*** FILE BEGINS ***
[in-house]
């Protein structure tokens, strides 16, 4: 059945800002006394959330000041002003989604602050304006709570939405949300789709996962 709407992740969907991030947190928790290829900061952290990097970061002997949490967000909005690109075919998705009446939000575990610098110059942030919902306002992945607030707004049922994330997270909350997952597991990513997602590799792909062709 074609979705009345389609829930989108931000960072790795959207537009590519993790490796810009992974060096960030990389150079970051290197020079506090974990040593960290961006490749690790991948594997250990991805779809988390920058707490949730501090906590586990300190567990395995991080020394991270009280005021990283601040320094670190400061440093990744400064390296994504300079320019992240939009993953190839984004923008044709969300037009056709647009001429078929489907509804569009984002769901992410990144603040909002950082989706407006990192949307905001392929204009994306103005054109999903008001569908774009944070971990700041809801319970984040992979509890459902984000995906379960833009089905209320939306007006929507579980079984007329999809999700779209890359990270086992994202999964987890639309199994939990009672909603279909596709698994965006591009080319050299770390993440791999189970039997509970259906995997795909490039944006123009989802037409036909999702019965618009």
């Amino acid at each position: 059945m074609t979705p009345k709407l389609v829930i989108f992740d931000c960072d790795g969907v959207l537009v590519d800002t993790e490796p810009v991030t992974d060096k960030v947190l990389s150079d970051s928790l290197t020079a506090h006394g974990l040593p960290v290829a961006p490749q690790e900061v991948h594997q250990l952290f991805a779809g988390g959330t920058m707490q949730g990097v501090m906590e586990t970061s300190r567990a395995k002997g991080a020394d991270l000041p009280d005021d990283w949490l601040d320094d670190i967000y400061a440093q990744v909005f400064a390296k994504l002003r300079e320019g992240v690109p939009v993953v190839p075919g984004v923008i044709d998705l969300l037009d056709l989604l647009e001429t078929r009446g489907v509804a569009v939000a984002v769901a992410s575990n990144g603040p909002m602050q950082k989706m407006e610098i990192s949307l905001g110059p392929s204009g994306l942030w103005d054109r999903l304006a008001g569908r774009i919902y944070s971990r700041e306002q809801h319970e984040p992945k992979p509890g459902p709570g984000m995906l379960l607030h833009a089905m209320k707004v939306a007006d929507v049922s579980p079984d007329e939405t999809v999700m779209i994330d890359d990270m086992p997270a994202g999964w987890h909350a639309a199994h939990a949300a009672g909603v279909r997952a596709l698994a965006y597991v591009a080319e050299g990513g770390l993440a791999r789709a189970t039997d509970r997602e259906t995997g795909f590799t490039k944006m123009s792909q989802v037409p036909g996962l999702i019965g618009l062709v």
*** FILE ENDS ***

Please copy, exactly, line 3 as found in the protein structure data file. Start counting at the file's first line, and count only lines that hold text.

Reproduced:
């Amino acid at each position: 059945m074609t979705p009345k709407l389609v829930i989108f992740d931000c960072d790795g969907v959207l537009v590519d800002t993790e490796p810009v991030t992974d060096k960030v947190l990389s150079d970051s928790l290197t020079a506090h006394g974990l040593p960290v290829a961006p490749q690790e900061v991948h594997q250990l952290f991805a779809g988390g959330t920058m707490q949730g990097v501090m906590e586990t970061s300190r567990a395995k002997g991080a020394d991270l000041p009280d005021d990283w949490l601040d320094d670190i967000y400061a440093q990744v909005f400064a390296k994504l002003r300079e320019g992240v690109p939009v993953v190839p075919g984004v923008i044709d998705l969300l037009d056709l989604l647009e001429t078929r009446g489907v509804a569009v939000a984002v769901a992410s575990n990144g603040p909002m602050q950082k989706m407006e610098i990192s949307l905001g110059p392929s204009g994306l942030w103005d054109r999903l304006a008001g569908r774009i919902y944070s971990r700041e306002q809801h319970e984040p992945k992979p509890g459902p709570g984000m995906l379960l607030h833009a089905m209320k707004v939306a007006d929507v049922s579980p079984d007329e939405t999809v999700m779209i994330d890359d990270m086992p997270a994202g999964w987890h909350a639309a199994h939990a949300a009672g909603v279909r997952a596709l698994a965006y597991v591009a080319e050299g990513g770390l993440a791999r789709a189970t039997d509970r997602e259906t995997g795909f590799t490039k944006m123009s792909q989802v037409p036909g996962l999702i019965g618009l062709v």